Mobile Devices

May 08, 2013

Creative Technology Marches Forward; Will Rulers Go Away?

Adobe has been a massive force in the industry of digital creativity. The graphic design industry standard, Adobe products like Photoshop, InDesign and Illustrator are responsible for most of the advertising and professional imagery you see every day. Recently pushing its loyal fan base into the cloud with the its Creative Cloud service, allowing for subscription-based access to all of the popular Creative Suite 6, Adobe isn’t going to sit on its laurels with an up-to-date distribution method. At the annual MAX conference recently, the company took out its big guns and introduced some serious hardware.

Along the same lines, Project Mighty and Project Napoleon are going to work together to threaten the pen-and-paper method of drawing. Project Mighty is a smart stylus, pressure-sensitive and able to store a wide variety of settings in the cloud for easy access when being used on various tablet devices, including the iPad. That should come as a surprise to those familiar with the popular mobile device’s accidental activation protection system, which normally doesn’t register lighter touches.

Napoleon will come as a comfort to those designers who wish traditional drafting tools like compasses and rulers were more compatible with tablet tech. Napoleon allows users to draw straight lines and arcs by combining snap tools with settings used by Mighty-like digital pens. It works independently too, allowing designers to do certain operations with their most local digital hardware; their hand.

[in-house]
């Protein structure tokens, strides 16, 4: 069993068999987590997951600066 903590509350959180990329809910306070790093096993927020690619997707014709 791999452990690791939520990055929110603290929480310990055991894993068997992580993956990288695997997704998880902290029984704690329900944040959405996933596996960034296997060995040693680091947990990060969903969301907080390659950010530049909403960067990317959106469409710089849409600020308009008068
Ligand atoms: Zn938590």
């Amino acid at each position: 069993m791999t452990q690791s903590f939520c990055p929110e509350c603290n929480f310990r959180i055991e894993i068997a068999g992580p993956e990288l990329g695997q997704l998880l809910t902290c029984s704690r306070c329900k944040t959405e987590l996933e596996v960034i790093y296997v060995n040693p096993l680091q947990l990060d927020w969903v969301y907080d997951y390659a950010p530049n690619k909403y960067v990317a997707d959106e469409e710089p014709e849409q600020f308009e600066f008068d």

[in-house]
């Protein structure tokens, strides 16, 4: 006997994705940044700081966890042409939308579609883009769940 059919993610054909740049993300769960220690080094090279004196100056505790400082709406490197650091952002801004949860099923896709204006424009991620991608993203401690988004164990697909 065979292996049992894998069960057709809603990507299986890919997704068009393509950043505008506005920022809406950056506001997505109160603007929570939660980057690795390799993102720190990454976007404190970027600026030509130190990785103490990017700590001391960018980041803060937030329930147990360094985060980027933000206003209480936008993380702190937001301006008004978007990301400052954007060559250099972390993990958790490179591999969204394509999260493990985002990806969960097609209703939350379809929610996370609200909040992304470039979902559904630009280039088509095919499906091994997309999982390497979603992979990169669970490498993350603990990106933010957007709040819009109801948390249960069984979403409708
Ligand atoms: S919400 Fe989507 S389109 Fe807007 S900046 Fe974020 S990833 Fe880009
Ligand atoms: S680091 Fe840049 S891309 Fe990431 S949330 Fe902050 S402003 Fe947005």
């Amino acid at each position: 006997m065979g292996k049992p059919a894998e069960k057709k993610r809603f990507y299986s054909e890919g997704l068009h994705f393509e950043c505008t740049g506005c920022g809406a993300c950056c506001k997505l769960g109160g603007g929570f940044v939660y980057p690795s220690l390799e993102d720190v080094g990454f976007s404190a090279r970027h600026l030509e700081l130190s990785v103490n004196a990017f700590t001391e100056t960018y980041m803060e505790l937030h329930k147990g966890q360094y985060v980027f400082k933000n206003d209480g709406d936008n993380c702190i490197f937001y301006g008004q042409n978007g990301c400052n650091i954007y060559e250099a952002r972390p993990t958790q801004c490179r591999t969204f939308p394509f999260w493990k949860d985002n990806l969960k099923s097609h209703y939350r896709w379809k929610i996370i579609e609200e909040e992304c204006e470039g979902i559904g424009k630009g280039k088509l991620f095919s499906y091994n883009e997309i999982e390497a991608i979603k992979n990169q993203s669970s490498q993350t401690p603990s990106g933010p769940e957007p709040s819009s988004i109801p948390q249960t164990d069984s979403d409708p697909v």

Image via SlashGear

During the presentation, audiences were told that this technology is still firmly in the realm of research and development. Eventually set to make its way into consumer possession as a real product, the big question is how much traction this will have with the design community. Those folks usually require the best design hardware on the market, which at this point essentially means Wacom products, and don’t include personal tablet devices like the iPad. That said, with the recent demonstration of the mobile companion to Lightroom running on an iPad 2, Adobe appears confident in giving designers the freedom to bring their tools with them wherever they go.

Edited by Rachel Ramsey

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